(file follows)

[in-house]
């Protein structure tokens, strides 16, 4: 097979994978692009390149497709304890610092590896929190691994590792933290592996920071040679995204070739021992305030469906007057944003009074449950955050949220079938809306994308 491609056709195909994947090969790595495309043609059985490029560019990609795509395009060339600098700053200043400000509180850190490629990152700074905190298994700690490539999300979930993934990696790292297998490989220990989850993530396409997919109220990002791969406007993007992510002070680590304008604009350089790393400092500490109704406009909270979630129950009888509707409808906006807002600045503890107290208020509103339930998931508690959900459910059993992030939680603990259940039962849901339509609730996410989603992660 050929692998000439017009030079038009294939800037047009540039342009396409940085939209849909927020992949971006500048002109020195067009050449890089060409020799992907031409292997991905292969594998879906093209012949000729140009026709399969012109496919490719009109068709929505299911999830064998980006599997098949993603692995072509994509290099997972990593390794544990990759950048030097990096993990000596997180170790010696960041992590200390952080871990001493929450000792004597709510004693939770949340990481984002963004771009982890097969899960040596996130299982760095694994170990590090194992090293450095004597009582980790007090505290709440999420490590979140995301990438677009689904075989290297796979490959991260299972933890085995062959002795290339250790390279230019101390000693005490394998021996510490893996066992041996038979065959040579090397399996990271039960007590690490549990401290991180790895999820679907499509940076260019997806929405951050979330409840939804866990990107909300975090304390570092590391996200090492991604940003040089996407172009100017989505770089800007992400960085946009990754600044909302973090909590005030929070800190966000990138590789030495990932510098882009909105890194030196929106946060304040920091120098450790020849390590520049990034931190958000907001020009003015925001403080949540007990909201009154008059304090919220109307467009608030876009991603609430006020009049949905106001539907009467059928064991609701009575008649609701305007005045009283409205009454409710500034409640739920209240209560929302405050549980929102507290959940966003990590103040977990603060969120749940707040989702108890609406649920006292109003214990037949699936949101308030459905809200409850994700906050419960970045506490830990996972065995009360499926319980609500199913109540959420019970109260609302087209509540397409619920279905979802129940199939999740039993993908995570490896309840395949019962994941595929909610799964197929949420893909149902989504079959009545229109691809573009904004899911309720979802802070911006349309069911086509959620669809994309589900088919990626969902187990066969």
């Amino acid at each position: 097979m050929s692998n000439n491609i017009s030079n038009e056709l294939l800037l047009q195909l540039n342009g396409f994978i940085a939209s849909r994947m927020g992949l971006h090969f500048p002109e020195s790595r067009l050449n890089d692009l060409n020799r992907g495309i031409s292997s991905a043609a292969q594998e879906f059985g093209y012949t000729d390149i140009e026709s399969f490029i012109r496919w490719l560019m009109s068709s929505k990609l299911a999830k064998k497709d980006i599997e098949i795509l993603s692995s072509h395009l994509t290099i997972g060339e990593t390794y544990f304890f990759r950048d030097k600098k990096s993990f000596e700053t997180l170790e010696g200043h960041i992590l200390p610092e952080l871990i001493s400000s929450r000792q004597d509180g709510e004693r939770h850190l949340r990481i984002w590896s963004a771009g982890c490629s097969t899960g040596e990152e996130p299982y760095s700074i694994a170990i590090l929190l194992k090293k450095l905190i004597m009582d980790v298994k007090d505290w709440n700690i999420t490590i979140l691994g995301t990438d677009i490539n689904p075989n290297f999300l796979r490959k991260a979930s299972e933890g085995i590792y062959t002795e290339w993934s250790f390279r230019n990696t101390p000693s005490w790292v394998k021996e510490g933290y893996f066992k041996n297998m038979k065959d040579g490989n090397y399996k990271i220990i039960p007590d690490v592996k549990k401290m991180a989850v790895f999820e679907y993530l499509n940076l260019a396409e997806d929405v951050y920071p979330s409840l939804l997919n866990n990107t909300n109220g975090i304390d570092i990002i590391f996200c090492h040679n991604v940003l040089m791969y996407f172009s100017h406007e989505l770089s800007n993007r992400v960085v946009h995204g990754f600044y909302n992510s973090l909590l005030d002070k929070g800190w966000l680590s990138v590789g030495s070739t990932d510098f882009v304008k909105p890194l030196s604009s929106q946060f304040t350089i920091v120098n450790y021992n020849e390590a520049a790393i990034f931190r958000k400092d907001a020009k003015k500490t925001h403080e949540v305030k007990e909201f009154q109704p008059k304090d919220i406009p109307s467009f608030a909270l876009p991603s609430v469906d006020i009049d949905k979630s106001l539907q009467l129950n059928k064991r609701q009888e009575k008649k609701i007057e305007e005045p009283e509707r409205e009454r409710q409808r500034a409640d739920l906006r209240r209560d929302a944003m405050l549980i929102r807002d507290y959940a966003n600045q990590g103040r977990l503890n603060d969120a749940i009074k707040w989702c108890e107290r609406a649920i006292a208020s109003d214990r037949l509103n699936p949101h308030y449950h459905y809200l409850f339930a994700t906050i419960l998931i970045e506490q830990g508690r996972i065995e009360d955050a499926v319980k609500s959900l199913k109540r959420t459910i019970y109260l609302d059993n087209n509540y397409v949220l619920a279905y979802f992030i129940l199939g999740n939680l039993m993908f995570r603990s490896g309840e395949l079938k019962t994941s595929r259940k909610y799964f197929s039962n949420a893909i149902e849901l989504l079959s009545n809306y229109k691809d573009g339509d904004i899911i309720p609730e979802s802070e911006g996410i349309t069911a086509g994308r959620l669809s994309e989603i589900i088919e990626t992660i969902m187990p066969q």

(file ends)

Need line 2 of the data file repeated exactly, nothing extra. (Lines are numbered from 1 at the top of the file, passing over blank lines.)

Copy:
């Protein structure tokens, strides 16, 4: 097979994978692009390149497709304890610092590896929190691994590792933290592996920071040679995204070739021992305030469906007057944003009074449950955050949220079938809306994308 491609056709195909994947090969790595495309043609059985490029560019990609795509395009060339600098700053200043400000509180850190490629990152700074905190298994700690490539999300979930993934990696790292297998490989220990989850993530396409997919109220990002791969406007993007992510002070680590304008604009350089790393400092500490109704406009909270979630129950009888509707409808906006807002600045503890107290208020509103339930998931508690959900459910059993992030939680603990259940039962849901339509609730996410989603992660 050929692998000439017009030079038009294939800037047009540039342009396409940085939209849909927020992949971006500048002109020195067009050449890089060409020799992907031409292997991905292969594998879906093209012949000729140009026709399969012109496919490719009109068709929505299911999830064998980006599997098949993603692995072509994509290099997972990593390794544990990759950048030097990096993990000596997180170790010696960041992590200390952080871990001493929450000792004597709510004693939770949340990481984002963004771009982890097969899960040596996130299982760095694994170990590090194992090293450095004597009582980790007090505290709440999420490590979140995301990438677009689904075989290297796979490959991260299972933890085995062959002795290339250790390279230019101390000693005490394998021996510490893996066992041996038979065959040579090397399996990271039960007590690490549990401290991180790895999820679907499509940076260019997806929405951050979330409840939804866990990107909300975090304390570092590391996200090492991604940003040089996407172009100017989505770089800007992400960085946009990754600044909302973090909590005030929070800190966000990138590789030495990932510098882009909105890194030196929106946060304040920091120098450790020849390590520049990034931190958000907001020009003015925001403080949540007990909201009154008059304090919220109307467009608030876009991603609430006020009049949905106001539907009467059928064991609701009575008649609701305007005045009283409205009454409710500034409640739920209240209560929302405050549980929102507290959940966003990590103040977990603060969120749940707040989702108890609406649920006292109003214990037949699936949101308030459905809200409850994700906050419960970045506490830990996972065995009360499926319980609500199913109540959420019970109260609302087209509540397409619920279905979802129940199939999740039993993908995570490896309840395949019962994941595929909610799964197929949420893909149902989504079959009545229109691809573009904004899911309720979802802070911006349309069911086509959620669809994309589900088919990626969902187990066969």